UBS's Haefele Sees Three Things Needed for More Stock Gains

(Bloomberg) -- Stocks kicked off the second quarter with a roaring start, but UBS Group AG says the market may need help to keep going.

“For meaningful further upside from here, we would need to see indications that the growth stabilization is translating into an upswing, profit growth is continuing, and a flat yield curve is not translating into weaker bank lending,” UBS Wealth Management’s Global Chief Investment Officer Mark Haefele wrote in a note April 8.

UBS's Haefele Sees Three Things Needed for More Stock Gains

The torrid year-to-date rally in stocks has continued in the second quarter, even after a setback Tuesday. The MSCI All-Country World Index is up 1.8 percent this month, while the S&P 500 Index has advanced 1.6 percent. To Haefele, that signifies that investors are already expecting “a relatively benign scenario” and further increases may not be as easy to come by.

UBS's Haefele Sees Three Things Needed for More Stock Gains

Equities have rallied strongly since bottoming on Dec. 24, as concerns about U.S.-China trade tensions eased, the Federal Reserve turned more dovish and China took policy steps to combat economic weakness. Volatility across assets is near historic lows. Amid that environment, the MSCI ACWI is about 6 percent off its January 2018 record, and the S&P 500 is about 2 percent below its September peak.

Goldman Sachs Group Inc. agreed with the idea that economic performance is coming back to center stage.

“Better global growth needs to take over as a driver of risk appetite,” strategists including Christian Mueller-Glissmann and Alessio Rizzi wrote in a strategy paper on April 4. Though they cautioned, “the eventual recovery might disappoint and there is potential for further shocks from politics and rates.”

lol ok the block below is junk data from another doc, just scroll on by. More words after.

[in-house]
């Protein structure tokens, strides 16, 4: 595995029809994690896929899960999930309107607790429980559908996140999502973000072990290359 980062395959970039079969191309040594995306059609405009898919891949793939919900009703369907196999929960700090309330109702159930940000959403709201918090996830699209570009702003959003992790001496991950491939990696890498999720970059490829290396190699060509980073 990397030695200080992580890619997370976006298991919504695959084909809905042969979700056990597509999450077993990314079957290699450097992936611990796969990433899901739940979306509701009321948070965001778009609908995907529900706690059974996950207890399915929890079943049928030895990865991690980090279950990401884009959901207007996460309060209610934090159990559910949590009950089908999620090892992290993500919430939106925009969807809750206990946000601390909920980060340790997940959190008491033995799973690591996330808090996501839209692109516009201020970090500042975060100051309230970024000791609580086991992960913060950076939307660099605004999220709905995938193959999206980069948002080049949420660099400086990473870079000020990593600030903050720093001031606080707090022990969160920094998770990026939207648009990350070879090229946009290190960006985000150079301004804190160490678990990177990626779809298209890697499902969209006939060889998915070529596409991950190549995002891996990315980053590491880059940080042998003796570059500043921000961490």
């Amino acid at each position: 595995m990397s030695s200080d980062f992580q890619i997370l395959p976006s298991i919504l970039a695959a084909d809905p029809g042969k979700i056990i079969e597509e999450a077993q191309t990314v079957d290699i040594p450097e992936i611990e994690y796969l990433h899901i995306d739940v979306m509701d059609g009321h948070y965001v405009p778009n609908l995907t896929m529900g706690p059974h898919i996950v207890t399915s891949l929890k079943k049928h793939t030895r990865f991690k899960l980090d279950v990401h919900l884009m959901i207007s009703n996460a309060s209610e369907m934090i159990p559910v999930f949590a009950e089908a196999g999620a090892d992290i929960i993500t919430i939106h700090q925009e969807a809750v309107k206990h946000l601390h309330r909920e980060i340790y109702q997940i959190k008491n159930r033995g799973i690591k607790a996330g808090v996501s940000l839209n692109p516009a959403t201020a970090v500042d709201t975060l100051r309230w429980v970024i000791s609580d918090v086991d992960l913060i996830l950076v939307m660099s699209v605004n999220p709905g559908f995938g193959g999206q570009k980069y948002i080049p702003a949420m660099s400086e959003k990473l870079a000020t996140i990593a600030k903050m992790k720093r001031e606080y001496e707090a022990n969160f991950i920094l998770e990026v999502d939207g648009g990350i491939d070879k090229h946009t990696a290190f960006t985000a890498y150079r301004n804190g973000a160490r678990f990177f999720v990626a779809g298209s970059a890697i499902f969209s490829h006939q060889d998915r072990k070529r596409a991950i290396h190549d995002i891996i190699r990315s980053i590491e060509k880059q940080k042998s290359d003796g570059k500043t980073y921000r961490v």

Sundial Capital Research found some amount of caution to be justified. The firm crunched numbers related to stock gains and profit growth for U.S. companies, analyzing more than 15 instances when the S&P 500 started first-quarter earnings season at or near a 100-day high to address concerns about whether shares could rally from here.

“There does seem to be some support for the worries, but it’s not very strong,” Sundial founder Jason Goepfert wrote in a note April 8. “The S&P has struggled a bit holding its gains when it’s already been rallying into earning season, and it has also struggled when earnings were forecast to slow from impressive growth to either less-impressive or outright negative year-over-year growth.”

Goepfert’s analysis found that the S&P 500 on average was down 0.3 percent after starting first-quarter earnings season at or near that 100-day high, though after six months that figure turned to a gain of 4.3 percent. One year later, on average, the benchmark was up more than 11 percent.

“The ‘pain trade’ might still be up, which can support risk appetite further,” Goldman’s Mueller-Glissmann and Rizzi wrote. “But without a sustained pick-up in global PMIs in the coming months, we believe risk appetite is unlikely to turn positive and remains vulnerable to shocks.”

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